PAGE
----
Union Grounds served as the first home of baseball's original professional team. The park was located near the area now occupied by the Museum Center in the Union Terminal train station. Anchored by a grandstand called "Grand Duchess," the park could seat up to 4,000 fans.
The Reds headed two miles north from Union Grounds to erect Avenue Grounds, which featured a grandstand that could seat up to 3,000 fans. The ballpark was approximately four miles from the heart of the citys population, so horse-drawn streetcars and trains were a popular way to travel to the park.
Originally called American Park (in reference to Cincinnati's membership in the American Association), the park was renamed League Park (in reference to the National League) in 1890. The park featured a covered grandstand with leather-cushioned seats and open seats along the first- and third-base sides.
Palace of the Fans
Following a major fire, the Reds rebuilt the main grandstand of League Park in 1902. Today, baseball historians refer to the updated facility as Palace of the Fans. The park featured an illustrious grandstand with pillars and columns carved by hand, as well as 19 fashion boxes (much like opera boxes) and inexpensive field-level seating.
May 24, 1935: The first night game in MLB history at Crosley Field
Originally named Redland Field and renamed in 1934, Crosley Field was the first Reds ballpark to feature a double-decked grandstand. The facility, located at the corner of Western Avenue and Findlay Street, was the site of baseball's first night game and hosted Cincinnati's first World Series Championship team.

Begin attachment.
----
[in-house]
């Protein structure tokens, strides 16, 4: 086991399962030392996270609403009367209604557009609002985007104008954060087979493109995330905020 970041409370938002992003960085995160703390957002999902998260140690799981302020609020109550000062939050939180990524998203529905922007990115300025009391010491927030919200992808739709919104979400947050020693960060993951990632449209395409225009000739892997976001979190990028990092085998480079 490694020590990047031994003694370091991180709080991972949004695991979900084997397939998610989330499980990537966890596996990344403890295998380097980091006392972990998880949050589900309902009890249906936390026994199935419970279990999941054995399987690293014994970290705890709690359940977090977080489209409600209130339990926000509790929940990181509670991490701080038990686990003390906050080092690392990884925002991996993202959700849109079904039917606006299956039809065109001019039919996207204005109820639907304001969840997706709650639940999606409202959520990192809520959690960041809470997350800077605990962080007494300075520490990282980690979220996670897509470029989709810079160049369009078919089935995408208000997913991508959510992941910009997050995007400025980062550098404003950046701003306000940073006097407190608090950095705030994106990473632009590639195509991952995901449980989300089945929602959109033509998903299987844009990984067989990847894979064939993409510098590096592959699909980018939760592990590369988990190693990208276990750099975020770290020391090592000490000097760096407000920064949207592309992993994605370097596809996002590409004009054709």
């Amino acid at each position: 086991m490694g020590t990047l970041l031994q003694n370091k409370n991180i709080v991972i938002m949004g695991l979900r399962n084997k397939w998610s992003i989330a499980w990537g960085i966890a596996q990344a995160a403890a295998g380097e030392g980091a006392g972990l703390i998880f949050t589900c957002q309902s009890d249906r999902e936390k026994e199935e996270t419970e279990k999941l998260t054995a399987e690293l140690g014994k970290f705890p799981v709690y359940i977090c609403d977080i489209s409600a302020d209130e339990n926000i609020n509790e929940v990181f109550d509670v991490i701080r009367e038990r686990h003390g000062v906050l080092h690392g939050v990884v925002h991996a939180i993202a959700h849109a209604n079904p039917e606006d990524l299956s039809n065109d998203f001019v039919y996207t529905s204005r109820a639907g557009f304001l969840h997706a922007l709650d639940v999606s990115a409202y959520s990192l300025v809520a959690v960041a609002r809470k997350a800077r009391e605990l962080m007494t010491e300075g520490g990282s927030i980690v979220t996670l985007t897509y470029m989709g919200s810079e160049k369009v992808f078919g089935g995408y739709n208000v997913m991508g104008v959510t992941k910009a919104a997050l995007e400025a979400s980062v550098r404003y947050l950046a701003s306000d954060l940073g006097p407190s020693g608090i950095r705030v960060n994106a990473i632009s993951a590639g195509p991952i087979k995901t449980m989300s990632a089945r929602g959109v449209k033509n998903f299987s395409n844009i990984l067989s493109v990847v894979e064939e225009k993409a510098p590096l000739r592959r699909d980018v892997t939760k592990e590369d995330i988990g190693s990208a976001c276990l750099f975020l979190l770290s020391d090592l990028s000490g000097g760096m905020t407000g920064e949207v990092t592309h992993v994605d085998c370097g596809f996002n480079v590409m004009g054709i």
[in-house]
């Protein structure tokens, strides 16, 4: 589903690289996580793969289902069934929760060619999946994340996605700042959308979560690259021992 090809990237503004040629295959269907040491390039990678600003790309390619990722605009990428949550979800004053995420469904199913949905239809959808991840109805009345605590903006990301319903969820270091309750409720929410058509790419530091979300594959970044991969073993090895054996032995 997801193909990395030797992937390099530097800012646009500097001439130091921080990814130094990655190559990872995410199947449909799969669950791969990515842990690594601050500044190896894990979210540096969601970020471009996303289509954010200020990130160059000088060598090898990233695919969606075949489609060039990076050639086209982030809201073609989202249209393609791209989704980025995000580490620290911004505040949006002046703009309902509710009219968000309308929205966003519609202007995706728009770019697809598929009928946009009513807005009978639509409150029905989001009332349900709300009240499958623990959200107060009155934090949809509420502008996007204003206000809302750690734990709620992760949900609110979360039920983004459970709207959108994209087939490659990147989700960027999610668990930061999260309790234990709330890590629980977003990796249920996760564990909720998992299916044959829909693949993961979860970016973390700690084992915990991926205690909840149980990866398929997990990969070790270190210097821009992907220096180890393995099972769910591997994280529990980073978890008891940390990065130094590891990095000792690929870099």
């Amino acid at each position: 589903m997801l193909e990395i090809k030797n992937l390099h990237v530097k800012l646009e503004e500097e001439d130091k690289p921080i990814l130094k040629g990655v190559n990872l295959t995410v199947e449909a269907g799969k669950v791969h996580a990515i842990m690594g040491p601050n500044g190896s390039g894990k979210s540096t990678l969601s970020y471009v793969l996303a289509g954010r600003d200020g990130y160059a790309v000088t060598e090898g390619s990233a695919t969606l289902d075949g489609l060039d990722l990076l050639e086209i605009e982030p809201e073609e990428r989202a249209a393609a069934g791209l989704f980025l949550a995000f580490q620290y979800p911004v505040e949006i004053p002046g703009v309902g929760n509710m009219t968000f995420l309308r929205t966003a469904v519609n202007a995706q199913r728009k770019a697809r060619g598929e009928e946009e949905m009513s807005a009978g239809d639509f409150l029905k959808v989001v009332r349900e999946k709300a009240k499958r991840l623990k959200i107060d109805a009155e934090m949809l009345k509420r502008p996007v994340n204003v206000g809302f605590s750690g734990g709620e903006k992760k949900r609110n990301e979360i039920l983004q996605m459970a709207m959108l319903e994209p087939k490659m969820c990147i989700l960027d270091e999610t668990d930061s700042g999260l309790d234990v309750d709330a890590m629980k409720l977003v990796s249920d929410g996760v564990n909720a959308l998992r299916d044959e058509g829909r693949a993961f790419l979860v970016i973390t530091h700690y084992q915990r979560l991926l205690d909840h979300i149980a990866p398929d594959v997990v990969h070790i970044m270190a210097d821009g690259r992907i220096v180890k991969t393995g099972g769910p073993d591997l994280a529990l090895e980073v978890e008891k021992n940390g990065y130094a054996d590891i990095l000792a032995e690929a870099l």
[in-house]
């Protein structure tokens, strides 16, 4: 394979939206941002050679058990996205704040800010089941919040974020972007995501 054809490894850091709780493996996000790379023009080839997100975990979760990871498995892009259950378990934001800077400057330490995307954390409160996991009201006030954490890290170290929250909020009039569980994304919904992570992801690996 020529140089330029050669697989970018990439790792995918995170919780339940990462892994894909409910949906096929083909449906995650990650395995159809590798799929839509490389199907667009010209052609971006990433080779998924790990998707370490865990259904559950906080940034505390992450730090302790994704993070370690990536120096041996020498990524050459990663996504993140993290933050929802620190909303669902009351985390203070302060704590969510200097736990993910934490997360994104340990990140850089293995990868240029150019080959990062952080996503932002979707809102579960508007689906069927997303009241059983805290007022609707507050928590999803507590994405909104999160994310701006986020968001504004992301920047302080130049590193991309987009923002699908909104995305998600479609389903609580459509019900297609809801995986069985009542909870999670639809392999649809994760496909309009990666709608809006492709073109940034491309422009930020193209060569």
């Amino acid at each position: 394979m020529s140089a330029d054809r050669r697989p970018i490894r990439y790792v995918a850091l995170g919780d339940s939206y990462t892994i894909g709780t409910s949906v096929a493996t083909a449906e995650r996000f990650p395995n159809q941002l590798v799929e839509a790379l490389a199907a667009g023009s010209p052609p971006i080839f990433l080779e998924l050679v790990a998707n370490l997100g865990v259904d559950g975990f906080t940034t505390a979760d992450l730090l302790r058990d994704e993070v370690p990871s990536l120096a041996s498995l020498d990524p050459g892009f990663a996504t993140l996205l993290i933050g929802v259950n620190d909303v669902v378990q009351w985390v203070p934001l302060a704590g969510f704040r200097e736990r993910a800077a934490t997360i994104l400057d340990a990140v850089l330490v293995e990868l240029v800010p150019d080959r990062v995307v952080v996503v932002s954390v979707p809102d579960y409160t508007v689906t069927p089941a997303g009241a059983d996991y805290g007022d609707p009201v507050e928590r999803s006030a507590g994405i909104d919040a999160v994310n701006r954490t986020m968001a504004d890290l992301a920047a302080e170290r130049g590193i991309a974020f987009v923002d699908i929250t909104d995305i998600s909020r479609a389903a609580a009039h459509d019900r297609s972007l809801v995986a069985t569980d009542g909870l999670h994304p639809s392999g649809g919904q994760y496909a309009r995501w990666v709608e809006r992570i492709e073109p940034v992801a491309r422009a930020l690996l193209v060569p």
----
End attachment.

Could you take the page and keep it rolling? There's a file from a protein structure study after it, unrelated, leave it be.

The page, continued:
Riverfront Stadium was completed in June of 1970 at an approximate cost of $45 million. The new park covered more than 48 acres of real estate, and could seat more than 52,000 fans. The success of the Reds during the 1970s combined to create some startling attendance figures. The Reds topped the one million mark in season attendance only four times at Crosley Field, yet at Riverfront, the club has never failed to draw one million. In fact, the Reds drew more than two million fans for eight consecutive seasons from 1973 through 1980.
In September of 1996, Riverfront Stadium was renamed Cinergy Field. Also that season, Hamilton County Ohio voters approved a tax increase to build two new stadiums, Paul Brown Stadium and The Great American Ball Park, on the city's riverfront.
In preparation for the new ballpark, construction crews eliminated approximately 14,000 seats in left and center field at Cinergy following the 2000 season. This subtraction opens up the once circular stadium and provides fans with a view of the Ohio River, the Kentucky riverfront, and the Mt. Adams area. The Reds also decided to remove the Astroturf playing surface in favor of Kentucky bluegrass.
If construction timetables remain on track, Reds fans throughout the land should expect the new ballpark by the 2003 season.
Great American Ball Park
Located on the winding banks of the Ohio River in downtown Cincinnati, Great American Ball Park serves as the home of the Cincinnati Reds, baseball's first professional franchise. The ballpark officially opened for the 2003 season, making 2009 its seventh big-league season.
Although praised for its innovative features, breathtaking views and affordable seating options, Great American Ball Park also pays tribute to the Reds' rich history.
Crosley Terrace statues depict Reds legends Ted Kluszewski, Ernie Lombardi, Joe Nuxhall and Frank Robinson, while famous-dates banners remind fans of many historic moments in club history. Inside the park, the Italian-marble mosaics, the "toothbrush" light towers and the nostalgic Sun/Moon Deck are just a handful of features that give this modern marvel a truly historic influence.